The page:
This photo dates from the late 30's or early 40's. The man standing beside Charlie is a friend of the family. Notice Charlie isn't averse to be photographed holding a lit cigarette.
Here is the entry in the register of births for APR-MAY-JUN 1899. So as this is the registration date we can assume Charles was born sometime between March and June 1899. Births had to be registered before 42 days had expired since the birth on pain of a fine.
And here is the register of his death aged 47 and registered in Gateshead between Oct, Nov and Dec 1946.
Break of Day in the Trenches
The darkness crumbles away
It is the same old druid Time as ever,
Only a live thing leaps my hand,
A queer sardonic rat,
As I pull the parapet's poppy
To stick behind my ear.
Droll rat, they would shoot you if they knew
Your cosmopolitan sympathies,
Now you have touched this English hand
You will do the same to a German
Soon, no doubt, if it be your pleasure
To cross the sleeping green between.
It seems you inwardly grin as you pass
Strong eyes, fine limbs, haughty athletes,
Less chanced than you for life,
Bonds to the whims of murder,
Sprawled in the bowels of the earth,
The torn fields of France.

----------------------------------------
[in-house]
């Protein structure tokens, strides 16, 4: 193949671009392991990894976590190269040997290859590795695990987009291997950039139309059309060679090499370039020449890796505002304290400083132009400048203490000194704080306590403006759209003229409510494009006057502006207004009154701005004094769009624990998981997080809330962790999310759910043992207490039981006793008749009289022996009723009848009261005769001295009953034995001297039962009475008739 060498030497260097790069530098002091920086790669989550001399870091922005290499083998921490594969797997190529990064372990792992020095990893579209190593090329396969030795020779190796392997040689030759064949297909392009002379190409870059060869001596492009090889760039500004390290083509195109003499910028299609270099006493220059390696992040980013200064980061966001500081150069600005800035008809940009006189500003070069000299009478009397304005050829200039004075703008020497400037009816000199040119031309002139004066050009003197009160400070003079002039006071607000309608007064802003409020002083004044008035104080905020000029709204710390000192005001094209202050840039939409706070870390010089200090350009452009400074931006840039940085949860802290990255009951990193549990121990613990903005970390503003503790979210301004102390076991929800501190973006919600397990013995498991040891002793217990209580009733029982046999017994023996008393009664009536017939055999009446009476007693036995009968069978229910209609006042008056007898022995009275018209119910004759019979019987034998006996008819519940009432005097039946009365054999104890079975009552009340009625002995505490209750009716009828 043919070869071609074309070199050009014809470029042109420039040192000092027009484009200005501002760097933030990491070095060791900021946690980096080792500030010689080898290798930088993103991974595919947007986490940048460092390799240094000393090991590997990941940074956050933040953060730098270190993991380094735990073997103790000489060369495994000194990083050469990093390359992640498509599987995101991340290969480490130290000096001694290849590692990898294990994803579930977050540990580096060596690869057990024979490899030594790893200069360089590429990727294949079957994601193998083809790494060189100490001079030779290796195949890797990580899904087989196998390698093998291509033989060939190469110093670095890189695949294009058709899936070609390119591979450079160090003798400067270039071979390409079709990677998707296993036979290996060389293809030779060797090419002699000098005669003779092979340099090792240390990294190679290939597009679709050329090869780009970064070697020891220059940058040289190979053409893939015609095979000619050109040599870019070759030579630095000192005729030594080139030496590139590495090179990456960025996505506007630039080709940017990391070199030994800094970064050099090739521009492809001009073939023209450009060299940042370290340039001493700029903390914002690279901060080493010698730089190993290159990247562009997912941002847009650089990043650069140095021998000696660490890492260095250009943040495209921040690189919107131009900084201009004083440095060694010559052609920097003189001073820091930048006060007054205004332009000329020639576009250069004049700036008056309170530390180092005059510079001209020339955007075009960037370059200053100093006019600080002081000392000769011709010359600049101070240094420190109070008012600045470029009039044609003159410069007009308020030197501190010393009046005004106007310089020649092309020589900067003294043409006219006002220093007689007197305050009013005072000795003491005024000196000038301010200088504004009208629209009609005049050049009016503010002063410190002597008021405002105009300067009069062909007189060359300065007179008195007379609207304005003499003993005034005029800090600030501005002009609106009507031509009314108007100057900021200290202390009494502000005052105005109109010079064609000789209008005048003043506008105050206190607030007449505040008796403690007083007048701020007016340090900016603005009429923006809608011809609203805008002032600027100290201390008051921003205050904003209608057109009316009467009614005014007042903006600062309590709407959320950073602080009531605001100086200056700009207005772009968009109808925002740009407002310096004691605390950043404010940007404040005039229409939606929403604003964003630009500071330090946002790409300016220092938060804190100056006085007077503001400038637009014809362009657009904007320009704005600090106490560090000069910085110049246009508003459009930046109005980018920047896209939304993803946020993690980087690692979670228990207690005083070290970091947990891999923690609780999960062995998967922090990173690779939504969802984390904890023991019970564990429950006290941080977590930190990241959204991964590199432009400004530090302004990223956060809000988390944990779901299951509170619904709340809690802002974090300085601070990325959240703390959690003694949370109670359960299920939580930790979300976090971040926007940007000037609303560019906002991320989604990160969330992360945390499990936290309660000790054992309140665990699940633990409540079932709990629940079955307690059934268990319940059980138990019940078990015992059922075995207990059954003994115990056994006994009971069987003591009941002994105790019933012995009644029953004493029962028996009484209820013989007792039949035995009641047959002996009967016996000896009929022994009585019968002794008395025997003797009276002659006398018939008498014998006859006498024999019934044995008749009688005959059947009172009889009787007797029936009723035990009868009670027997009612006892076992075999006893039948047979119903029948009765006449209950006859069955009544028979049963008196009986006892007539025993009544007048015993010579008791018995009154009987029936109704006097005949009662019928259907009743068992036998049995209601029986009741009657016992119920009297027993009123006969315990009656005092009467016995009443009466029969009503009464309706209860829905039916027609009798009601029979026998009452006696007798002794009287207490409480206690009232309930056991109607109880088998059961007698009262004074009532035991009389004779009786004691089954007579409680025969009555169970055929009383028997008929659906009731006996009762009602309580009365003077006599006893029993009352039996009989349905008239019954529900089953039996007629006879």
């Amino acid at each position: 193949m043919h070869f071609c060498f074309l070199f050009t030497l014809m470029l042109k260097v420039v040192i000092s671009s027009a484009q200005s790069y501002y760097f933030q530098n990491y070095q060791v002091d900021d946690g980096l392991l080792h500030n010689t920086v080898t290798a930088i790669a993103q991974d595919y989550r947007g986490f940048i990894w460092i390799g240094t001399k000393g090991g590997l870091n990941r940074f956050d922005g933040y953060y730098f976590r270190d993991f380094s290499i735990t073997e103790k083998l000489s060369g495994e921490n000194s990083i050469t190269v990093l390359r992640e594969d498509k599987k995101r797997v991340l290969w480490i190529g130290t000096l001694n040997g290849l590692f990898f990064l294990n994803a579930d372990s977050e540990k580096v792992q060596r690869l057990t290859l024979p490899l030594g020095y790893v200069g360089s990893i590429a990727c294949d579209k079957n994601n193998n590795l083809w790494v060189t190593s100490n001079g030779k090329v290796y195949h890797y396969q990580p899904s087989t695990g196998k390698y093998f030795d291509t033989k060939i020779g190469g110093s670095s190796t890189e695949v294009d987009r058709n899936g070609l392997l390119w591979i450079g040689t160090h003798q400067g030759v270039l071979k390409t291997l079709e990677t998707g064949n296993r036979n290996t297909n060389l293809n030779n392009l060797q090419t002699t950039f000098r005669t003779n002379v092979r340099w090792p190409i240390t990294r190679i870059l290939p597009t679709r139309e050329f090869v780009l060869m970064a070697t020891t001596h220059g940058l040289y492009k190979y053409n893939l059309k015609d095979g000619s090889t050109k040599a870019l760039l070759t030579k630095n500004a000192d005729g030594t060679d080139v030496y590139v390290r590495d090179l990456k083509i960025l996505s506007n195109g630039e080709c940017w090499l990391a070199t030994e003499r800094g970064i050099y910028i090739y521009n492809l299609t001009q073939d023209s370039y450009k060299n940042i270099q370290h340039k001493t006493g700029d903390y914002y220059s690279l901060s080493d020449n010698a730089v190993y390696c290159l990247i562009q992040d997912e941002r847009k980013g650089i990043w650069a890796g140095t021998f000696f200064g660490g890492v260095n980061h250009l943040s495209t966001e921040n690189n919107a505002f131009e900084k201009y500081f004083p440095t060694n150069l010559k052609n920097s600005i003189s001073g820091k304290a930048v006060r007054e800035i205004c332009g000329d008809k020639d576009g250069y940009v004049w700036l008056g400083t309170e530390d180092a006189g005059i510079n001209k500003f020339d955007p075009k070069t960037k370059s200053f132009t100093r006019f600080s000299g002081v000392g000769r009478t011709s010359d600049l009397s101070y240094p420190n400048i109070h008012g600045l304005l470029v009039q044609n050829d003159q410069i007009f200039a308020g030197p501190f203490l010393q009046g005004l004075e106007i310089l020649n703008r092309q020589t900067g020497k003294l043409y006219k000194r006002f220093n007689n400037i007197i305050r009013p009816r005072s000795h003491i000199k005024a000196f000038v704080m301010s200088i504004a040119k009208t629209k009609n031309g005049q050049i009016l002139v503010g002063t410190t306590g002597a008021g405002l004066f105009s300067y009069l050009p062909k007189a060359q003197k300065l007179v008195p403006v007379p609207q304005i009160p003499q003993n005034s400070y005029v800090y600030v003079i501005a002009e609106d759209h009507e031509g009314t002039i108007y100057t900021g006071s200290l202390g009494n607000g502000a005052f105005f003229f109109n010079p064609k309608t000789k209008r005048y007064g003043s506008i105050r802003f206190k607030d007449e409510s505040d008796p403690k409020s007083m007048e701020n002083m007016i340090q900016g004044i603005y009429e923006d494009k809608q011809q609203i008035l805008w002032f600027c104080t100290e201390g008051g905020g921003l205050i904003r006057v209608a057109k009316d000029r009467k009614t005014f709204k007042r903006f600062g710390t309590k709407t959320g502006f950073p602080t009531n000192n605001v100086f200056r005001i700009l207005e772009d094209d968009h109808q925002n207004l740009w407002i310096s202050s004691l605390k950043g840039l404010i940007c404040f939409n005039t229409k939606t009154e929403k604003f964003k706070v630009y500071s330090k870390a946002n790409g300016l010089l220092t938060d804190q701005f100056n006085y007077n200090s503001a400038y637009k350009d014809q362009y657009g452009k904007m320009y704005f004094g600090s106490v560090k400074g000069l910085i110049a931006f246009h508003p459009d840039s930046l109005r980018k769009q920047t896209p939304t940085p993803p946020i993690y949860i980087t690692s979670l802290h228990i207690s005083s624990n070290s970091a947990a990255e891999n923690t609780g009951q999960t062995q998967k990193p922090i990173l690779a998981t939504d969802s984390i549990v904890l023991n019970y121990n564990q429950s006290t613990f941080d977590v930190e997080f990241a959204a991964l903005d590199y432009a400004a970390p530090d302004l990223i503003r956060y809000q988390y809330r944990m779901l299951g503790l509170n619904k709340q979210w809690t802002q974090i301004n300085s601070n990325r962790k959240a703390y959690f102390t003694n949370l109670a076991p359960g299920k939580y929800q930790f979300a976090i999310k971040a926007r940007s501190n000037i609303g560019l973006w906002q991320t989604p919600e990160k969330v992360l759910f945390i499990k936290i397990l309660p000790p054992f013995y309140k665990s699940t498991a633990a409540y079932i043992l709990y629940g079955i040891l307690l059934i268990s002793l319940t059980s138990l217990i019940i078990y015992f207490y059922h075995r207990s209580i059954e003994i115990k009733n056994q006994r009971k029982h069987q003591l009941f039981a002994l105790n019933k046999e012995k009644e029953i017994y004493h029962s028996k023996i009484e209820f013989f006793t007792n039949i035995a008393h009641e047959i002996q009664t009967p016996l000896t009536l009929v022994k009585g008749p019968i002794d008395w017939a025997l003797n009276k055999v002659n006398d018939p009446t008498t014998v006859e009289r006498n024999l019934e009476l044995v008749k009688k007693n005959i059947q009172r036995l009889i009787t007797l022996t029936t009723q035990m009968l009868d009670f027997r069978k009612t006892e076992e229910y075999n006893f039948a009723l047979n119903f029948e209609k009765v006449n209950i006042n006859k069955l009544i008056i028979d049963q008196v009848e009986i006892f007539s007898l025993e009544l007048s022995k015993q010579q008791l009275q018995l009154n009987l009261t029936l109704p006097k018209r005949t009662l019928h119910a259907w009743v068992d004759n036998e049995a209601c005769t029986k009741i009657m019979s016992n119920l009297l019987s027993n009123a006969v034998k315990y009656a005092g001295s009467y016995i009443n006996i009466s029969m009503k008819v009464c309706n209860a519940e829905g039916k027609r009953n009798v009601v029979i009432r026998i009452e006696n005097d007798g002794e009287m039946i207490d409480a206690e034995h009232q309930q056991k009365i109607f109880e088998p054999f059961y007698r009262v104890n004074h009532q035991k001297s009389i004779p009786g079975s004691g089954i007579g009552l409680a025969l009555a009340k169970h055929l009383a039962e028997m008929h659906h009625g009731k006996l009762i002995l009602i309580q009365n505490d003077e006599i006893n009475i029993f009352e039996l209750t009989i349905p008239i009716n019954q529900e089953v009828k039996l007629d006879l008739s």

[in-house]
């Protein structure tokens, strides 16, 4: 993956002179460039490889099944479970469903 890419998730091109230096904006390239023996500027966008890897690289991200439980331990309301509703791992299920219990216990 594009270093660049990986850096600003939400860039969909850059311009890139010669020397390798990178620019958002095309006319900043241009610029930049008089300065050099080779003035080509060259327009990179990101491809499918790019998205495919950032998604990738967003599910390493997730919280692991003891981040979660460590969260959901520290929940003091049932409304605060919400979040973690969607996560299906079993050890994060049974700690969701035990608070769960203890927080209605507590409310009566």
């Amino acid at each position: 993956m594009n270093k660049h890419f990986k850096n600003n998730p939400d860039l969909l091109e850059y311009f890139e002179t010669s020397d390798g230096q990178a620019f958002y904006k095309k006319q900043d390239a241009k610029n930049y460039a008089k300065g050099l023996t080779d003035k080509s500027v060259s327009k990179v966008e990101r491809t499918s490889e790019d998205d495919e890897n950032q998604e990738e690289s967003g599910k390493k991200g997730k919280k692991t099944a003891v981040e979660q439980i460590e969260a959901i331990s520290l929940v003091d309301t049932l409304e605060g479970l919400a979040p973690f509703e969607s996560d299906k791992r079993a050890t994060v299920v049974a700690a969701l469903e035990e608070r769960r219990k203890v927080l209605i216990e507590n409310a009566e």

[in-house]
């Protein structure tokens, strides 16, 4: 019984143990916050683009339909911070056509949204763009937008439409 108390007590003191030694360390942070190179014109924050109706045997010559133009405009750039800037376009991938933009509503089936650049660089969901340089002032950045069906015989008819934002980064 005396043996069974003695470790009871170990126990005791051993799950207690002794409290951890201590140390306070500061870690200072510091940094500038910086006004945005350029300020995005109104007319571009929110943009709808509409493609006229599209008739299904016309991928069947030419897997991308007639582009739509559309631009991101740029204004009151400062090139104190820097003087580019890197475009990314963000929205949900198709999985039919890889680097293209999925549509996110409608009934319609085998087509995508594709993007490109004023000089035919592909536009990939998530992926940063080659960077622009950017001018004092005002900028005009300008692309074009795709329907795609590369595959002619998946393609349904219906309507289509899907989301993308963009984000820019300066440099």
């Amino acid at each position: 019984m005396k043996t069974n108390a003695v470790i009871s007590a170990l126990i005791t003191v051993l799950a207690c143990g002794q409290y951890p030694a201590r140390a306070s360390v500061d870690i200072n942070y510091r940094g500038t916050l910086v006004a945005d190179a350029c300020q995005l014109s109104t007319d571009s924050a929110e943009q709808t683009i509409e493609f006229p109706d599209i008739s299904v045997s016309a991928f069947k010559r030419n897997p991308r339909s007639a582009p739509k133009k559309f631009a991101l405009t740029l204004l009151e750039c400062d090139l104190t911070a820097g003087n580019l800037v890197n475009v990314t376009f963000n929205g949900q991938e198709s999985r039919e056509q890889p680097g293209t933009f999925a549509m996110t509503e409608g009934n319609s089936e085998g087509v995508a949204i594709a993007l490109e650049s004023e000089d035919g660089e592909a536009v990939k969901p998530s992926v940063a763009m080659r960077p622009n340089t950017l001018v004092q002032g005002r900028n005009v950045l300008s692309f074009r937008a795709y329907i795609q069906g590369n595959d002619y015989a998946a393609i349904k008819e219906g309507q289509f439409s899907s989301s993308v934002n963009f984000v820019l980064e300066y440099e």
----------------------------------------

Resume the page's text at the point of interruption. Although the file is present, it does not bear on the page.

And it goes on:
What do you see in our eyes
At the shrieking iron and flame
Hurled through still heavens?
What quaver -what heart aghast?
Poppies whose roots are in men's veins
Drop, and are ever dropping;
But mine in my ear is safe,
Just a little white with the dust.
- Isaac Rosenberg
This photo is a postcard sent by Charles from the front in 1917 or when he was aged 17. Charles is the character on the left holding the 'swagger stick'. This had several uses, mainly it was to keep you hands out of your pockets but could also be used to 'dress the line' in otherwords each man had to be the distance of the swagger stick apart when on parade. It was also used to impress the ladies when swaggering about town. Each one had the regimental crest on it at the tip. Charlie is wearing the uniform of the Prince of Wales own regiment of Yorkshire (See detail of the badge below). Fatha says that there is no writing on the back of this postcard which is a great shame. By 1917 Conscription had come into force as Kitchener and Haig required a new million man army. Whether Charles was conscripted or was following his fathers example by enlisting we don't know although if he was enlisted in 1917 then he almost certainly would have done or joined to escape the stigma of being 'white feathered'.In fact Charles enlisted on 17th February 1917 aged 17 years and 11 months which would mean his birthday would have been in March. His address is listed as 58 Queen Street, Birtley, Co. Durham and his job is listed as a 'Checker'. Not a popular job at the time. He was called up on 17th May 1917. His army records state that he was 5 foot 1 and a half inches in height and had a 32 inch chest. He served in the 15th Battalion and was also transferred into the 4th and the 8th Btn's presumably to cover for heavy losses in those battalions. In 1920 his record states that he applied for some disability benefit and was turned down.